It is certainly a nice boost to the ego to see your book on a bookstore shelf, but it does not necessarily boost sales. In addition, bookstores take a 40% discount, cutting into your profits, dramatically.

It may help to think of your book as a mail-order product and market it accordingly. Identify your audience and ways that you can communicate with them. Direct targeted mailings at them. Encourage them to order your book directly from the POD provider (and yes, they can do that by mail, with a check).

Placing a book on a bookstore shelf is a very passive, very ineffective method of marketing your book. With the advent of online stores, readers are increasingly accustomed to ordering a book and waiting a few days for it to arrive. Take advantage of this.


You must be willing to promote your book everywhere you go. Without the power of a publishing house behind you, you are responsible for all the marketing and promotion. If you hope to sell any books you must be willing to tell people about your book. You must also – and here’s the hard part – be willing to tell people how good the book is. If you can use other people’s comments, so much the better, but you will have to swallow your modesty at some point and stand behind your product.

Are you willing to:

  • Carry business cards with information about your book?
  • Talk about your book with the stranger sitting next to you on the plane?
  • Carry order forms for your book?
  • Tell people that you have created a great product which they would really enjoy?
  • Think about where to find your audience?
  • Invest time and money promoting the book – possibly forever?
  • Learn about the Internet?
  • Learn about marketing and promotion techniques?

If not, do not expect to sell many self-published books.


It is important to have realistic sales goals. Do not expect to earn money from this venture. Expect to break even, at best.

This statement holds true for almost all kinds of publishing, traditional, self-publishing, vanity, or print on-demand. Most books in traditional publishing do not earn out their advance. This means that the publisher has calculated how many copies it thinks the book can sell, and paid the author an advance equal to the royalties on that number of books. Most books do not reach their projected goals, do not go into a second print-run and do not earn the author any further royalties. And these are books with the power of a major publishing house behind them.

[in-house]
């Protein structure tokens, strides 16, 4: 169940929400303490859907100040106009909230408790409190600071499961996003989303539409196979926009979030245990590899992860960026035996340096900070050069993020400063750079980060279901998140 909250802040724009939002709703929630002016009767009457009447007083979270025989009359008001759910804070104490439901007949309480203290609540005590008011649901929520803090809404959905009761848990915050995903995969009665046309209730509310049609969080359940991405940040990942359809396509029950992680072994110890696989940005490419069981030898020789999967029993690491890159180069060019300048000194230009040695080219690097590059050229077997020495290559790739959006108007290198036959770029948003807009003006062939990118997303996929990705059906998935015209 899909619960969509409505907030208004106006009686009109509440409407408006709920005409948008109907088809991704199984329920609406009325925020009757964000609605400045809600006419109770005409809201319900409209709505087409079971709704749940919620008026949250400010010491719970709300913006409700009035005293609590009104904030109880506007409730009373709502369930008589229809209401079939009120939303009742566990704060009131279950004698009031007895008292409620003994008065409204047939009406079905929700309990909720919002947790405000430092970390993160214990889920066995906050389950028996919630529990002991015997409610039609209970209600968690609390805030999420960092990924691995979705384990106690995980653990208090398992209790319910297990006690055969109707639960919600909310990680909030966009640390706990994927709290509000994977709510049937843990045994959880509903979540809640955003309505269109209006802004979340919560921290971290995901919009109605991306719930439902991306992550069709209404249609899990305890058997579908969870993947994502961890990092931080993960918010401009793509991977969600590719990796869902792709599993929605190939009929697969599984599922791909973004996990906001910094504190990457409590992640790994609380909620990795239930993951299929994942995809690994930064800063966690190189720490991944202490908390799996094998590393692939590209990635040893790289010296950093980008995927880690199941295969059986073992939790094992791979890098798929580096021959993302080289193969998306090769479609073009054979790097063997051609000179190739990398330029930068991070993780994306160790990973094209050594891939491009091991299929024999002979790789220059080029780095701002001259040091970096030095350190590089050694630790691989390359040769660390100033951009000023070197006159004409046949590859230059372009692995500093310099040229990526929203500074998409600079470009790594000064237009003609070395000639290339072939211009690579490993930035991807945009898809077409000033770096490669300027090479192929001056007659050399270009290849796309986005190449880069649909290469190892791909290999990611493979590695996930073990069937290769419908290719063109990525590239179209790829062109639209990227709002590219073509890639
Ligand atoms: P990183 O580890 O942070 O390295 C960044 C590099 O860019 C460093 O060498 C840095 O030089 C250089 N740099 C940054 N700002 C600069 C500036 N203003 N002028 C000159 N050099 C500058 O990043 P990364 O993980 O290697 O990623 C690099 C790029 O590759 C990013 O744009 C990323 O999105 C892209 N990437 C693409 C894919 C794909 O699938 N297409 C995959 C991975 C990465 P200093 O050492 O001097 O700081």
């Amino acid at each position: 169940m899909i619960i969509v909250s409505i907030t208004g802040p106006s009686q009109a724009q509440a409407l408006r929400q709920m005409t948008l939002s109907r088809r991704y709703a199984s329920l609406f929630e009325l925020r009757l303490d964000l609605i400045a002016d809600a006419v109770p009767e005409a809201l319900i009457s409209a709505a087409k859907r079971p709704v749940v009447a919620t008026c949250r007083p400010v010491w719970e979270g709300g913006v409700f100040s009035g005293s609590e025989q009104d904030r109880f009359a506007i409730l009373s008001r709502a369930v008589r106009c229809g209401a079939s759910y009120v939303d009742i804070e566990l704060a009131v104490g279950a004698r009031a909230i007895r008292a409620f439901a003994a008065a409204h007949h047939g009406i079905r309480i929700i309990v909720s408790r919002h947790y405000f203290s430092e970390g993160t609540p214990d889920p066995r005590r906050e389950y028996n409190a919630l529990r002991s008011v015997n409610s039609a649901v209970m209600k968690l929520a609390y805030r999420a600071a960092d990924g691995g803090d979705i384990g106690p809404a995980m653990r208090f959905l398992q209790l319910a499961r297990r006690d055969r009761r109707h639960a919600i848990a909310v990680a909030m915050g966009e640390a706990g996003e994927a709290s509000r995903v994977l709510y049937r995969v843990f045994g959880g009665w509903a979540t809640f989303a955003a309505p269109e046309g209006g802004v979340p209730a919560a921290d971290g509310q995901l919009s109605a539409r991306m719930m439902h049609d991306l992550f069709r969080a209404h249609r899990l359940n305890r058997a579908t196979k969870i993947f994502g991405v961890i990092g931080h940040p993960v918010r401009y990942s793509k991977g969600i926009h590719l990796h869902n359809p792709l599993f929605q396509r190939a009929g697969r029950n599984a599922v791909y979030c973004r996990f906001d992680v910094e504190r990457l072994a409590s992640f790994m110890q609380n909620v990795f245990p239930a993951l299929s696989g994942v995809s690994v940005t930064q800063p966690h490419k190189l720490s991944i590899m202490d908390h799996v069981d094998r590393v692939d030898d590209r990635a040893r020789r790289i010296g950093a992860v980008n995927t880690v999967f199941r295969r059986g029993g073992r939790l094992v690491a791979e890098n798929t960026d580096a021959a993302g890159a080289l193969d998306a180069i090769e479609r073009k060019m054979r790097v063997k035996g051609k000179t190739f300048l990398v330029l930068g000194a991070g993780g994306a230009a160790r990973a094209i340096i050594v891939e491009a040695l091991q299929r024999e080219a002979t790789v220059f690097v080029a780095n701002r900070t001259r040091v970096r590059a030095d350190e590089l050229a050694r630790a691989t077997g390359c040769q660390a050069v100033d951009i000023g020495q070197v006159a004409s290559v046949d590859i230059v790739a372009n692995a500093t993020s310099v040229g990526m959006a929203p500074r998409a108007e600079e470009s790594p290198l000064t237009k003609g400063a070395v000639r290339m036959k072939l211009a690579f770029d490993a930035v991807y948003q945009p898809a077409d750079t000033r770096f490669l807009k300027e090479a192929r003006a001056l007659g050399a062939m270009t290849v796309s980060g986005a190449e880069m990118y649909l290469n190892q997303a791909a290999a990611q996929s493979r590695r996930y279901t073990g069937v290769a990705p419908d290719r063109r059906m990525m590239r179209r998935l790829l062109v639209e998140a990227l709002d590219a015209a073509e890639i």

But this is not all bad news. Chances are you are not writing to get rich – if you were, you’d be writing dull financial documentation for a bank. You are writing because you have to, because you want to be read, or because you want to build a reputation as an expert in your field. In this case, the more books you can get out into the world, the better, whether or not you make a profit in the long run. Remember this when deciding how much money to invest in setting up your POD book and promoting it.

If you are wildly successful you may make a profit, but remember: only an estimated 6% of all writers earn their living solely from their writings. Writing, especially fiction writing, is an avocation, not an occupation. Print on-demand offers an inexpensive way for you to share those writings, in book form, with a wider audience. If this is your main goal, print on-demand may offer the best solution and the least risk, and a safe way to test the waters of self-publishing.

In this article I have attempted to cover a lot of ground, quickly, and have not tried to give all the answers thoroughly. If I have raised questions and you want a more thorough answer, leave a comment and I’ll be happy to clarify, expand on any point in this article, or address new questions.